Worlds apart: overcoming military separation
By Airman 1st Class Jordyn Fetter, 35th Fighter Wing Public Affairs
/ Published December 08, 2015
MISAWA AIR BASE, Japan --
When I joined the military, I was prepared to make sacrifices throughout my career. Little did I know the long hours, deployments and a demanding workplace environment weren't the only challenges I'd face.
Like a number of other military families, I am married to another service member, doubling the hardships we're trained to overcome.
I met my then friend and now husband, Kyle, in high school, when we were both members of the U.S. Air Force Junior Reserve Officer Training Corps program.
We built our friendship on deep conversations as we dreamt of our futures and our shared love of music. Just as quickly as we met, Kyle enlisted in the Coast Guard following his senior year and headed off to Washington where his ship deployed to South America every few months for three months at a time.
Throughout his absence, I faced my own challenges including medical inspections and physically training for the Air Force delayed entry program during the final few months of my senior year.
During each of Kyle's deployments, we clung to our e-mails by which we discussed our daily undertakings as our friendship developed into a long-distance relationship.
As our connection evolved, we spent as much time together as we could, despite our busy training and duty schedules.
Either by luck or fortune, Kyle and I found ourselves in the vicinity of Maryland at the same time following my graduation from Air Force basic military training. In the four months following, we went through our separate technical training schools where our relationship progressed to the next step and he proposed.
Amidst the excitement of our engagement, I received my first active-duty orders 10 hours away by plane at Misawa AB, Japan. I had always dreamed of traveling, so Kyle and I agreed to embrace the next two years, not as a curse, but as an opportunity to broaden my horizons and deepen our relationship.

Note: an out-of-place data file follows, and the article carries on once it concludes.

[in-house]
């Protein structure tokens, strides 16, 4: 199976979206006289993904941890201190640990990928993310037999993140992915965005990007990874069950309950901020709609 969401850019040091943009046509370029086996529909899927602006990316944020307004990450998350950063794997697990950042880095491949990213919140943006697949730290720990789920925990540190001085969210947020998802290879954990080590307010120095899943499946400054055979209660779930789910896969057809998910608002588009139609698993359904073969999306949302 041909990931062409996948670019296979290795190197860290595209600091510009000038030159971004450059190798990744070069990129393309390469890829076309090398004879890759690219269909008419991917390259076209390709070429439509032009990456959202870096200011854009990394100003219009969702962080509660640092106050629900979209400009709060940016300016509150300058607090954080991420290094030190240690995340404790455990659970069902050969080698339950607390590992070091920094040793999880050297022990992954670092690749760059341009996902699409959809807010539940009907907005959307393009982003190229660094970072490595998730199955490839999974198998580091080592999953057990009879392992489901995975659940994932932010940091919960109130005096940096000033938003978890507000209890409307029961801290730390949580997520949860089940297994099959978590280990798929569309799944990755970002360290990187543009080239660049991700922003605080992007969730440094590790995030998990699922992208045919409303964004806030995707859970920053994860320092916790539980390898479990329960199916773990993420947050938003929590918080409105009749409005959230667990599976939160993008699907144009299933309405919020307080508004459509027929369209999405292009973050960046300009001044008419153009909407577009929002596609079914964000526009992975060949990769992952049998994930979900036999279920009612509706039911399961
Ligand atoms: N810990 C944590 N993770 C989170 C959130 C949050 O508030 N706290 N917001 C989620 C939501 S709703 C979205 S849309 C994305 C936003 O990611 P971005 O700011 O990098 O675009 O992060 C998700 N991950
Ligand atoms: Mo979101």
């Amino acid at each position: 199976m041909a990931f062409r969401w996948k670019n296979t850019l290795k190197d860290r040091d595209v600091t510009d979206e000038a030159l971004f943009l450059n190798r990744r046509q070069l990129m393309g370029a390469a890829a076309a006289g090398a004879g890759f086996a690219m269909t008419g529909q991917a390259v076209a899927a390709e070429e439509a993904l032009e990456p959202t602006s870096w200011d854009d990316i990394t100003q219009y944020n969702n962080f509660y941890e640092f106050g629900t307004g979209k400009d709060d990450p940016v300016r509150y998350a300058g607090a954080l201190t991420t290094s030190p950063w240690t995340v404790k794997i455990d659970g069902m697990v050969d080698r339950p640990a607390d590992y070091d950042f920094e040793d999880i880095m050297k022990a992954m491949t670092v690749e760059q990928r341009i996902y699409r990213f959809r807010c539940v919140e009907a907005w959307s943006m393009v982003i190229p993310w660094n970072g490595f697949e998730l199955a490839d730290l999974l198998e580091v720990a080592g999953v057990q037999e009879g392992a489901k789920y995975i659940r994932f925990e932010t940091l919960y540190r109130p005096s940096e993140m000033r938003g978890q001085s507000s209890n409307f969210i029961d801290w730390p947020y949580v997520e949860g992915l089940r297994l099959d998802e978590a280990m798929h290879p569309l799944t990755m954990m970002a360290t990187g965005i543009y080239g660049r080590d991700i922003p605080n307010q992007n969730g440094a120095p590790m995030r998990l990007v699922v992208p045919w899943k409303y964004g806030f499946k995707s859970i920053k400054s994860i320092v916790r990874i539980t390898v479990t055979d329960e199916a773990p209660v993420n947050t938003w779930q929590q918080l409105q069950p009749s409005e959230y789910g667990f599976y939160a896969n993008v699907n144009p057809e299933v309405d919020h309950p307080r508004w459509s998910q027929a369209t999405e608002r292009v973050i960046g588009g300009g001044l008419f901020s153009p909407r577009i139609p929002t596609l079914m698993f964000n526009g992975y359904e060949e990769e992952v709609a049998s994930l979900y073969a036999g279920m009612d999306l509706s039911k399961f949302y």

Coming home to an empty dorm room after a long day at work and knowing Kyle is asleep on the other side of the world often leads us to dwell on the distance. Despite the odds, our relationship has thrived and after my six months stationed in Japan, we got married.
Since then, we have travelled the world during our time together. We take advantage of "environmental moral leave," which allows me to travel on a military aircraft in a space available status every six months to alleviate the financial stress of flying overseas.
Between our visits every three to six months, Kyle and I see each other through the screen of a phone, during my lunch and his breakfast, providing time for our connection to flourish.
When we aren't able to spend time together, I engross myself in college and take "Single Airmen Extreme" trips offered by Misawa's Outdoor Recreation Center.
The mentality of staying committed to each other despite the circumstances allows both of us, even though we're in separate time zones and military services, to remain resilient within our marriage.
Our situation has been uniquely difficult with the two of us being in different branches of the military, but it has a resolution in sight. After what has seemed like an eternity of 'goodbyes,' Kyle and I will soon be able to reunite when he separates from the Coast Guard in late 2016.
Although our time of being separated is coming to an end and our journey together is just beginning, the same struggle we share with other military couples has only made our bond stronger and will continue to do so. Accepting the difficulties of military service is something service members learn to do.
So despite the times where hardships appear overwhelming, it's important to continue to strengthen and maintain a healthy relationship, regardless of adversity. If Kyle and I can succeed, we know other couples can too.